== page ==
Restaurants, Japanese Astoria
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Venue says A Japanese Inspired restaurant offering a special three tier omakase tasting menu at $100, $130 & $160. Book your reservation today!

Known to many as the most diverse neighborhood in New York City, Astoria is home to plenty top notch restaurants. Hidden between two unassuming buildings, Gaijin sits comfortably as if without any competition within a five-mile radius. Gaijin, meaning “outside person” in Japanese, is run by a friendly staff with the main directive in giving their diners an experience rather than settling like other restaurants who often become underwhelming stop-and-go sushi spots. The name Gaijin symbolizes Chef Mark Garcia’s modern take on traditional Japanese dishes. Chef Mark has worked on creating a diverse and innovative menu that can appeal to both pescetarianism and veganism. Menu aside, Gaijin offers a retro-modern Japanese locale that takes you to neo-Tokyo and beyond. White walls are adorned with soft lights while small square tables offer first-date intimacy. The main focal point is the sushi bar that sits right at the entrance. Eight stools adorn a glass wall with a marble table that separates the sushi chef and yourself. Across the wall, wooden boxes hold colorful indistinguishable sushi. Each sushi chef wears typical white aprons and holds an attentive stare.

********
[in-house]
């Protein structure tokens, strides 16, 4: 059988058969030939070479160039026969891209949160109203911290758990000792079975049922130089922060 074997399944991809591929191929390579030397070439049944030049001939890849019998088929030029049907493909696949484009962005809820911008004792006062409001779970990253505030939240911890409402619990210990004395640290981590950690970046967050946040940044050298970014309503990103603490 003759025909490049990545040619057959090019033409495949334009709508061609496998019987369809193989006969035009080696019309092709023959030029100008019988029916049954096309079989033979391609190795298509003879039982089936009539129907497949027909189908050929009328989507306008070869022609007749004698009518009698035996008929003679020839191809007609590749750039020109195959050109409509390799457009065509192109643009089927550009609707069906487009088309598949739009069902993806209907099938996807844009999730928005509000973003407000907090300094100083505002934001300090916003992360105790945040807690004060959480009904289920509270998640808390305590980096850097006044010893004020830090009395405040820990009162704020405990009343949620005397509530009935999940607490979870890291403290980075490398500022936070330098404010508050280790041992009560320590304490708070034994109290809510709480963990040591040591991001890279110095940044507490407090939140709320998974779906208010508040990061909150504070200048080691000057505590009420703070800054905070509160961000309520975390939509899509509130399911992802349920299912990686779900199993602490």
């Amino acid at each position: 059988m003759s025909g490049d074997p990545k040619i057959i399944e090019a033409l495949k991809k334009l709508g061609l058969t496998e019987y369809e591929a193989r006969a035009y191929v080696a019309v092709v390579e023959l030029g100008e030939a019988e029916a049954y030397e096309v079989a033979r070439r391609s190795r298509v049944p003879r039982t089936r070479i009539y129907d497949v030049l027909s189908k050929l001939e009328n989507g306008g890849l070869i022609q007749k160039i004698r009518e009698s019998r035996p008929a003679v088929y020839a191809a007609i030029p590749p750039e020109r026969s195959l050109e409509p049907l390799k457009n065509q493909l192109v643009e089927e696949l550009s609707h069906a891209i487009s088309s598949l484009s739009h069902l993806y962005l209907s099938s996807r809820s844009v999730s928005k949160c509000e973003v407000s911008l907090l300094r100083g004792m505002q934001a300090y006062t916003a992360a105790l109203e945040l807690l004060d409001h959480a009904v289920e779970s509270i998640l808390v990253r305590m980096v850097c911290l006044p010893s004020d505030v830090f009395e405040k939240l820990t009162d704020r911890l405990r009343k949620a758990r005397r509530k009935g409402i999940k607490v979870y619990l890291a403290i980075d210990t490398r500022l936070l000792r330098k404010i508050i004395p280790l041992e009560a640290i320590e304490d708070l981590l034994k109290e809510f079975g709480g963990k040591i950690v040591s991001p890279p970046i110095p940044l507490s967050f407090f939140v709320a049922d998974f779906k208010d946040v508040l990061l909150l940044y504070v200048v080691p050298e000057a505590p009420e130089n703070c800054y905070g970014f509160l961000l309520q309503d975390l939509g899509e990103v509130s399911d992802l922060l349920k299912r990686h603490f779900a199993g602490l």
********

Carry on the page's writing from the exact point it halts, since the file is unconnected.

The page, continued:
Let’s get to the sushi part because we know this what you came here for. What sets Gaijin apart is its omakase. Known to many as a revolving door of what the current chef has on hand, omakase means “I’ll leave it up to you”. The chef has total control of your flavor experience for the night. Gaijin has three omakase options: starter ($100) which entails nine pieces, full ($130) which contains 12 pieces and premier ($160) which carries 15 pieces. All omakase are served with a soup, appetizer, hand roll and dessert. If you’re in the mood for unagi, tuna or uni you need to check this out. Before you start munching down on raw fish, a waiter prepares soup while recanting the history of omakase and makes recommendations on sake. Each soup is prepared in small cantors containing potatoes and other delicious ingredients.

Omakase is traditionally paired with a supplement in the form of sake. Gaijin offers a sake ($50) and a wine pairing ($50). The sake pairing comes with junmai, gingo, daiginjo and umeshu. Each sake is meant to be drunk while on the omakase voyage. The wine options come with seasonal selections of white and red. Each omakase dish brings a new flavor, fish and experience. You’ll try sea urchin, firefish and other delectable dishes you never thought would be consumable. At the end of your omakase voyage, you’ll be treated with black sesame ice cream. Rolled into traditional balls, this ice cream soothes your aching full belly. What Chef Mark and Gaijin offer is an unforgettable experience in a city that is often embittered with consumable overexposure.


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Gaijin says